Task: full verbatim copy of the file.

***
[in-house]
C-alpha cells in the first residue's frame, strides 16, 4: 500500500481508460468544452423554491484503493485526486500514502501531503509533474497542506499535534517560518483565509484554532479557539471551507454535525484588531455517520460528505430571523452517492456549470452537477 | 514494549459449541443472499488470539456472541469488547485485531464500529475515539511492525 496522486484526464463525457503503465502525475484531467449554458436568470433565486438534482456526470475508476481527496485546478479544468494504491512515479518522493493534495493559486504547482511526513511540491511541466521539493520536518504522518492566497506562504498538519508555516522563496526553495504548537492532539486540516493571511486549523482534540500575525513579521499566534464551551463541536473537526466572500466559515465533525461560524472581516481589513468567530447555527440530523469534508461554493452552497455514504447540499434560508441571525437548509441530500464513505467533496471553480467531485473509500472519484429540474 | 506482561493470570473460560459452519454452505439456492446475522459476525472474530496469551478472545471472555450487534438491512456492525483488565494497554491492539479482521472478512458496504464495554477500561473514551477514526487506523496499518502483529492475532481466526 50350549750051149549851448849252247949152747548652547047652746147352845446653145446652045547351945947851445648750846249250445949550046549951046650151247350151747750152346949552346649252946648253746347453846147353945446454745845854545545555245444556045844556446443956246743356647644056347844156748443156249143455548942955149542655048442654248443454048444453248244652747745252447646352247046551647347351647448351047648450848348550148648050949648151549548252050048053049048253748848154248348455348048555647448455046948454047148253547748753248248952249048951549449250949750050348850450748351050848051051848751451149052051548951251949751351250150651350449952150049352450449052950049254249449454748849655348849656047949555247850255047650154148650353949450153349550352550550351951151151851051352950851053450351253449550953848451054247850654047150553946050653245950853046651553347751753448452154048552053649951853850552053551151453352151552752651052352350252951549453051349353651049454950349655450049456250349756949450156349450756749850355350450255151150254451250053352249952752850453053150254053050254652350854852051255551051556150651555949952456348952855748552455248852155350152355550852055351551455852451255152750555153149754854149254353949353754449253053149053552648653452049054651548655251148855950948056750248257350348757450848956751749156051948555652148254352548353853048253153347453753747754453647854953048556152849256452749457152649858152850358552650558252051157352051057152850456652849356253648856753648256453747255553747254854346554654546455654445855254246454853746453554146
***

[in-house]
C-alpha cells in the first residue's frame, strides 16, 4: 500500500481508460468544452423554491484503493485526486500514502501531503509533474497542506499535534517560518483565509484554532479557539471551507454535525484588531455517520460528505430571523452517492456549470452537477 | 514494549459449541443472499488470539456472541469488547485485531464500529475515539511492525 496522486484526464463525457503503465502525475484531467449554458436568470433565486438534482456526470475508476481527496485546478479544468494504491512515479518522493493534495493559486504547482511526513511540491511541466521539493520536518504522518492566497506562504498538519508555516522563496526553495504548537492532539486540516493571511486549523482534540500575525513579521499566534464551551463541536473537526466572500466559515465533525461560524472581516481589513468567530447555527440530523469534508461554493452552497455514504447540499434560508441571525437548509441530500464513505467533496471553480467531485473509500472519484429540474 | 506482561493470570473460560459452519454452505439456492446475522459476525472474530496469551478472545471472555450487534438491512456492525483488565494497554491492539479482521472478512458496504464495554477500561473514551477514526487506523496499518502483529492475532481466526 50350549750051149549851448849252247949152747548652547047652746147352845446653145446652045547351945947851445648750846249250445949550046549951046650151247350151747750152346949552346649252946648253746347453846147353945446454745845854545545555245444556045844556446443956246743356647644056347844156748443156249143455548942955149542655048442654248443454048444453248244652747745252447646352247046551647347351647448351047648450848348550148648050949648151549548252050048053049048253748848154248348455348048555647448455046948454047148253547748753248248952249048951549449250949750050348850450748351050848051051848751451149052051548951251949751351250150651350449952150049352450449052950049254249449454748849655348849656047949555247850255047650154148650353949450153349550352550550351951151151851051352950851053450351253449550953848451054247850654047150553946050653245950853046651553347751753448452154048552053649951853850552053551151453352151552752651052352350252951549453051349353651049454950349655450049456250349756949450156349450756749850355350450255151150254451250053352249952752850453053150254053050254652350854852051255551051556150651555949952456348952855748552455248852155350152355550852055351551455852451255152750555153149754854149254353949353754449253053149053552648653452049054651548655251148855950948056750248257350348757450848956751749156051948555652148254352548353853048253153347453753747754453647854953048556152849256452749457152649858152850358552650558252051157352051057152850456652849356253648856753648256453747255553747254854346554654546455654445855254246454853746453554146